It is possible to disagree with the administration's decision to bring criminal charges against the suspect in the failed airplane bombing, Umar Farouk Abdulmutallab, although we think that was the proper course. It is possible to fault, as we have, some of the administration's public statements in the immediate aftermath of the attack. And as the president has acknowledged, the incident revealed failures in intelligence and in security screening that must be urgently identified and corrected. The country would benefit from a serious and bipartisan effort in Congress to ensure that the lessons of the Christmas attack are learned. A groundless campaign to portray Mr. Obama as soft on terror can only detract from that effort.


  1. Hi! I haven't dropped in for a while..... I just wanted to wish you a happy 2010 and looking forward to your posts. Anne

    P.S. I agree that it is a bit tenuous to say Obama is war-averse just because some nutter tried to bomb a plane. I think they will have to do better than that to gain any credibility!

  2. Cosmic Navel Lint4 January 2010 at 17:36

    Hey Anne,

    Likewise love - hope it was a stonker for you and your loved ones! May 2010 be all you want and more!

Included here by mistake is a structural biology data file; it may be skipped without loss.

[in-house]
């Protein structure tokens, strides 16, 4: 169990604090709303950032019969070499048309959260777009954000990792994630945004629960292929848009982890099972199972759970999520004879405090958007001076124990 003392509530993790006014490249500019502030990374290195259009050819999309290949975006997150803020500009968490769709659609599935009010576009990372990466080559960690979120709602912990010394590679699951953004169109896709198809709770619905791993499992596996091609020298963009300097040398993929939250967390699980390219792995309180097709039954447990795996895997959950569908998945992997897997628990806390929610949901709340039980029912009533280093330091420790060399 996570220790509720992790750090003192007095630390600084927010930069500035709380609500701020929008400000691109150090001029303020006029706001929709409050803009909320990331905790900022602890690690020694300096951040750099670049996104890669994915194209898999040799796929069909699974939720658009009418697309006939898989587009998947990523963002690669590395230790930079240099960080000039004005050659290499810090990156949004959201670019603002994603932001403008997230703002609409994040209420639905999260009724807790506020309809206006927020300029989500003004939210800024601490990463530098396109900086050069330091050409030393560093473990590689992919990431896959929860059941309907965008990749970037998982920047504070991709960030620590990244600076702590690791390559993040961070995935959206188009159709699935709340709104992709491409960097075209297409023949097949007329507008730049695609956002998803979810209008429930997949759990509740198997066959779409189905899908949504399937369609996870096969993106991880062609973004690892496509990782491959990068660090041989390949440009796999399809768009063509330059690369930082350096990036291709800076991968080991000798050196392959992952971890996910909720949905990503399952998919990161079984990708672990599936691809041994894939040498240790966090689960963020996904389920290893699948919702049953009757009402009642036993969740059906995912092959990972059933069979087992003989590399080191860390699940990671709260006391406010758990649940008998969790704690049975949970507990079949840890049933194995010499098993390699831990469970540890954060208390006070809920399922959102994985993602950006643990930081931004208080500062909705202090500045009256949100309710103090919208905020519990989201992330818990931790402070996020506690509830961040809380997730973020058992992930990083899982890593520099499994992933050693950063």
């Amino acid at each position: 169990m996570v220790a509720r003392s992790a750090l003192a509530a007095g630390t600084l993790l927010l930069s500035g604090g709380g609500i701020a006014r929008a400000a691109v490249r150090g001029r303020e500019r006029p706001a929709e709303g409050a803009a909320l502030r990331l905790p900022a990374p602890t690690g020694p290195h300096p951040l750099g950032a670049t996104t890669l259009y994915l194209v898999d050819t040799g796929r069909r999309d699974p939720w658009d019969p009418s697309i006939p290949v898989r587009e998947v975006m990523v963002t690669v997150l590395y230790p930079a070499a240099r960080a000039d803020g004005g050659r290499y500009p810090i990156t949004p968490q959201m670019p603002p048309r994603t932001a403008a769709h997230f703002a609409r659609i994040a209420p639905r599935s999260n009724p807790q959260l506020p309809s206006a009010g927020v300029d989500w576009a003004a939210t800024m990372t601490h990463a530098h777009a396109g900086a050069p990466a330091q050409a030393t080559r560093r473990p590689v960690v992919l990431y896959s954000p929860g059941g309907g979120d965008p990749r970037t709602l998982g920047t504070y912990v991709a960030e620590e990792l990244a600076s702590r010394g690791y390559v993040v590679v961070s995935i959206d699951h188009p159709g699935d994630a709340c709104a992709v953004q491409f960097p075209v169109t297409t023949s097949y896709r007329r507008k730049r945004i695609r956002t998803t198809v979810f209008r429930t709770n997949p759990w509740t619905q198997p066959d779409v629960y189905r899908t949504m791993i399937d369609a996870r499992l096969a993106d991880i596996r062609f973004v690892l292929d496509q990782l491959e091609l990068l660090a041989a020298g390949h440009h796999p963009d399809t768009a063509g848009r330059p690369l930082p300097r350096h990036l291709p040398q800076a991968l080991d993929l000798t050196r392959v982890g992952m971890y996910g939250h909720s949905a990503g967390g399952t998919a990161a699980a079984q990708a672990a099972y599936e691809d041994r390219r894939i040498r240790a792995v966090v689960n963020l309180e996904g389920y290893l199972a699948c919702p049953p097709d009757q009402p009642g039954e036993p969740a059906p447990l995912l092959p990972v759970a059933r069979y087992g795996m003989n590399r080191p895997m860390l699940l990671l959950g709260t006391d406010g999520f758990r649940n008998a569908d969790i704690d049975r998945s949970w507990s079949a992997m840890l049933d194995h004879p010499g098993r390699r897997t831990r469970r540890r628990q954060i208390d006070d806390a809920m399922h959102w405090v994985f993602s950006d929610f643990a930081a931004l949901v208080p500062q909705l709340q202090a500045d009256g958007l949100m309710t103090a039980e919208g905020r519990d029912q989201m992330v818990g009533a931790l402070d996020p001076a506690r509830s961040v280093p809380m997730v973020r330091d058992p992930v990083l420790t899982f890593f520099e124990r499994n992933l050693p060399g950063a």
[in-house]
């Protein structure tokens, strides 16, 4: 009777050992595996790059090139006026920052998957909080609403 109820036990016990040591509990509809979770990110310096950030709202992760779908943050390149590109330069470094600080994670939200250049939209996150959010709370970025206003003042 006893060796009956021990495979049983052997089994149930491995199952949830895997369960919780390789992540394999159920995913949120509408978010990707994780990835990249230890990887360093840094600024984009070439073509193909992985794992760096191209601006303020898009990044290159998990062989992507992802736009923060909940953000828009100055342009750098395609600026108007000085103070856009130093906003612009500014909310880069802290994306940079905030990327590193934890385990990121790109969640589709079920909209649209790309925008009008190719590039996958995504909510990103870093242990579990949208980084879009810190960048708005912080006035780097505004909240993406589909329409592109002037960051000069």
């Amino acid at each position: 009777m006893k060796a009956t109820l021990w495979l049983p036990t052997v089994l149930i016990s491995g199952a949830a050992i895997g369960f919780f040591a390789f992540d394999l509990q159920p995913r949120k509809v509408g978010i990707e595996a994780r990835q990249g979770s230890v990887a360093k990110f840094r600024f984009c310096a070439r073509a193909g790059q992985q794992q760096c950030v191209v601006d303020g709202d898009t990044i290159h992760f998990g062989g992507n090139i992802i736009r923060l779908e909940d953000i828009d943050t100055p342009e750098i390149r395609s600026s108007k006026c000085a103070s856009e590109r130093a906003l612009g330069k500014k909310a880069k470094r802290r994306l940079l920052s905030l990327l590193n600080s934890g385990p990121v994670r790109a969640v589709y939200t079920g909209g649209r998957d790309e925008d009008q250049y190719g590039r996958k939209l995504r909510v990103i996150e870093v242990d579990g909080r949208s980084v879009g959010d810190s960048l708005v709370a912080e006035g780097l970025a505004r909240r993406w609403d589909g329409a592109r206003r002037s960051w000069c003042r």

Apropos the article: aye, it seems that going to any lengths, regardless of how facile, is OK for Republicans. Perhaps that's what lost them the 2008 election?

  3. Oh! I just though of something really relevant ...... the bomber was actually caught before he managed to bomb a plane... surely that means that intelligence and security are doing a good job?!

  4. Cosmic Navel Lint12 January 2010 at 17:00

    If by, "... surely that means that intelligence and security are doing a good job...", you mean that by sheer coincidence a fellow passenger, and freelance Dutch documentary maker, by chance took the law into his own hands by Rugby-tackling him to the ground,  and then giving the suspect a sound beating to prevent him from detonating whatever it was he had sewn into his underpants, whilst any and all US security and intelligence personnel were none-the-wiser as to the suspect's presence on the plane or attempts to enter the country, then yes, I suppose you could say that it was a good job...


  5. "The country would benefit from a serious and bipartisan effort in Congress to ensure that the lessons of the Christmas attack are learned. A groundless campaign to portray Mr. Obama as soft on terror can only detract from that effort."

    THANK YOU! Serious and bi-partisan, that's how I wish our Congressional leaders would act! It's so frustrating!   

  6. Cosmic Navel Lint4 February 2010 at 05:49

    Hey Alanna,

    Great to see you again!

    Yes, it can be hugely frustrating reading what goes on in the US politics, as it's a two-fold job: first, sift through all the deliberate misdirection and dissemblance, then try and see if there's actually any valid criticism from the Right or just more 'Rush'.